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The Indiana Supreme Court then applied Holmes in Green v. Hendrickson Publishers, Inc., 770 N.E.2d 784 (Ind. 2002). Green held, specifically, that under Holmes, state courts may decide copyright counterclaims that arise out of preempted contract claims. Green involved a dispute between a publisher and its authors. The publisher sued the authors in state court for payments, and the authors counterclaimed for copyright infringement. After the case was removed to federal court, the district court remanded because federal jurisdiction cannot be based on counterclaims. The Indiana Supreme Court concluded that the contract claims were preempted. Since the preemption ruling requires that the contract claim be treated as a copyright claim, the issue became whether such a copyright claim could be decided by a state court. The Indiana Supreme Court concluded that Holmes permits state courts to properly entertain jurisdiction for copyright counterclaims. The Court squarely held that Holmes requires it to reject the federal authorities stating or implying that a state court may not entertain a counterclaim under patent or copyright law. Specifically, the Court held: We conclude that a claim of breach of covenant not to reproduce a copyrighted writing appears to be preempted by federal copyright law Although such a claim asserts rights under the Copyright Act, it may be asserted as a counterclaim in a state court and is not within the exclusive jurisdiction of the federal courts. Green at 784. The only basis for concluding that a state court may not entertain patent or copyright counterclaims is the exclusive jurisdiction conferred by Section 1338 over any civil action arising under that patent or copyright laws. A counterclaim under those laws does not fall within that language.

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The Indiana Supreme Court did not differentiate Holmes because it was a patent case. Section 1338(a) addresses both patent and copyright matters. Copyright and patent jurisdictions are identical at the district court level. Thus, Holmes also controls copyright cases. The American Bar Association essentially supports the Green interpretation of Holmes. Holmes Group appears to expand the role of state courts in patent matters. Interpreting Section 1338 to apply only to those cases in which patent matters arise in the well-pleaded complaint or in which consideration of a substantial question of patent law is necessary to decide one or more claims means that state courts may hear patent matters that arise in compulsory counterclaims. Status Report On Developments Relating To The Jurisdiction of the United States Court of Appeals for the Federal Circuit, Holmes Group Task Force Intellectual Property Committee Section of the American Bar Association, January 2004, page 31.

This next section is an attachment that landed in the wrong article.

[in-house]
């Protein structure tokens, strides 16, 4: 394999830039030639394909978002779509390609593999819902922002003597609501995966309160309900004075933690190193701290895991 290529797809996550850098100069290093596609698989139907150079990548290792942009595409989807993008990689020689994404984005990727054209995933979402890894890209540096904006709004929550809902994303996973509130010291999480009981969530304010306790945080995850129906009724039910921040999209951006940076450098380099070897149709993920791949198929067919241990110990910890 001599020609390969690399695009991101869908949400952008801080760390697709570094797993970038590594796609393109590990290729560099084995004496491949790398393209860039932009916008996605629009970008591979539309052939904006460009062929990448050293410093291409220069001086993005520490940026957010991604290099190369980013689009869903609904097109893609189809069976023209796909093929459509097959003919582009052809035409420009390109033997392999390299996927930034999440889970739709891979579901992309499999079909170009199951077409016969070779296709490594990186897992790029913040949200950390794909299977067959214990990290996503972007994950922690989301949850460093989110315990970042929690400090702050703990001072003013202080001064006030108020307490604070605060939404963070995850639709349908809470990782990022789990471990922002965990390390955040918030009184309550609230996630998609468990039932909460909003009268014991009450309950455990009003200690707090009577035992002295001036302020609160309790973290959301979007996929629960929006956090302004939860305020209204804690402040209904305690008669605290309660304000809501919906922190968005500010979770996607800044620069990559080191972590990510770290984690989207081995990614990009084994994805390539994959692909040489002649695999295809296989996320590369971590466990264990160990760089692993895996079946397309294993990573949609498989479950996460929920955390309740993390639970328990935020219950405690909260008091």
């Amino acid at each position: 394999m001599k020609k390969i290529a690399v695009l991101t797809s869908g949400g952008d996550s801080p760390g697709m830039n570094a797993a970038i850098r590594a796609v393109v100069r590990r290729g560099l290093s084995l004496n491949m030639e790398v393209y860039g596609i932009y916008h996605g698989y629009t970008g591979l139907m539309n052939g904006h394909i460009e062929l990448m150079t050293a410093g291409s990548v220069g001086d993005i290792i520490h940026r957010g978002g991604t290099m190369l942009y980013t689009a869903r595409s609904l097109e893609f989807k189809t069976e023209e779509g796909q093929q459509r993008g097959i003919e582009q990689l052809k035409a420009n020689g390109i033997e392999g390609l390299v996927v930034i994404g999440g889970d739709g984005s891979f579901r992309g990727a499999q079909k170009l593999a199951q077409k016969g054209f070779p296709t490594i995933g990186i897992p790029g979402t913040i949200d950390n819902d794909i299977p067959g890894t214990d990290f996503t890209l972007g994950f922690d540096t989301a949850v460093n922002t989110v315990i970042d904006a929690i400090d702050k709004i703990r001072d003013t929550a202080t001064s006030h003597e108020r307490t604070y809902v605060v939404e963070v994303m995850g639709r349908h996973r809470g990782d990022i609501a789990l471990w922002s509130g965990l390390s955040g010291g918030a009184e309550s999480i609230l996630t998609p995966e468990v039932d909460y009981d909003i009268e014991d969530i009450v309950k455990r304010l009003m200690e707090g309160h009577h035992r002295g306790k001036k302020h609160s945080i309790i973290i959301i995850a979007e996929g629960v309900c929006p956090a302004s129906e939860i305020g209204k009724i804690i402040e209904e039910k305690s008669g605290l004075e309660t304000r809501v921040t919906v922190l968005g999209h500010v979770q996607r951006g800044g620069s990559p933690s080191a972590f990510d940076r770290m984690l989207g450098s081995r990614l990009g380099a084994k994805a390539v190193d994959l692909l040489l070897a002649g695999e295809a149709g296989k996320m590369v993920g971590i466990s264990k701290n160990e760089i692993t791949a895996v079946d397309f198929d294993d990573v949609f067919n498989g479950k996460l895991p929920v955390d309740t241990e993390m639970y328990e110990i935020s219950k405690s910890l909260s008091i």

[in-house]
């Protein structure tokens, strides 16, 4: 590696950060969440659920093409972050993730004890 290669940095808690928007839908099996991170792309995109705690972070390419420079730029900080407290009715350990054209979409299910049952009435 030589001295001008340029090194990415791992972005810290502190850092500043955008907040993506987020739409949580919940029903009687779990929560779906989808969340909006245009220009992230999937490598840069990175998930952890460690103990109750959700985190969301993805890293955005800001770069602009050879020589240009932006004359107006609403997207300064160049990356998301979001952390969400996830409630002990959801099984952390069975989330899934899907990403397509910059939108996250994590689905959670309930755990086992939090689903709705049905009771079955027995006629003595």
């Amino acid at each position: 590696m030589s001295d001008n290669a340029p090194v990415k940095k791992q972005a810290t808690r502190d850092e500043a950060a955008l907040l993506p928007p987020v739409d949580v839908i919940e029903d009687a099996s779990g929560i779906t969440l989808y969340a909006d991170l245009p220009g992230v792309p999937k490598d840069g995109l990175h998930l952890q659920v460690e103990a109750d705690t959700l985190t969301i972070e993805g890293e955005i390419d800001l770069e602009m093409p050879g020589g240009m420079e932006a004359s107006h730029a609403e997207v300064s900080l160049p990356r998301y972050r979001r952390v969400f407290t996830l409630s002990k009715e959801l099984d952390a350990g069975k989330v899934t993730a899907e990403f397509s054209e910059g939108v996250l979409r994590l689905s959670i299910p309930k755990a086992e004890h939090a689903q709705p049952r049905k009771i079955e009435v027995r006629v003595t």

III. CONCLUSION As for the facts, Plaintiff brought a frivolous copyright infringement action because she cashed in $58,000, thus granting an implied license. However, she never, ever delivered any permit drawings which could have been infringed. As for the law, this is a matter that Plaintiff should have asserted in the Superior Court for the District of Columbia where an action is pending against her. She failed to do so. Therefore, this copyright infringement case should be dismissed.

Dated: November 7, 2005

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Respectfully submitted,

By:

______________________________ Christopher A. Teras ((D.C. #222067) TERAS & WILDE, PLLC 1004 Pennsylvania Avenue, S.E. Washington, D.C. 20003 202-328-1000 Counsel for Defendants

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CERTIFICATE OF SERVICE The undersigned certifies that a copy of the above was served via ECF this _7__th day of November 2005 to:

Howard G. Goldberg Michael A. Simpson Goldberg, Pike & Besche, P.C. 100 S. Charles Street, Tower II Suite 1001 Baltimore, MD 21201 Attorneys for Plaintiff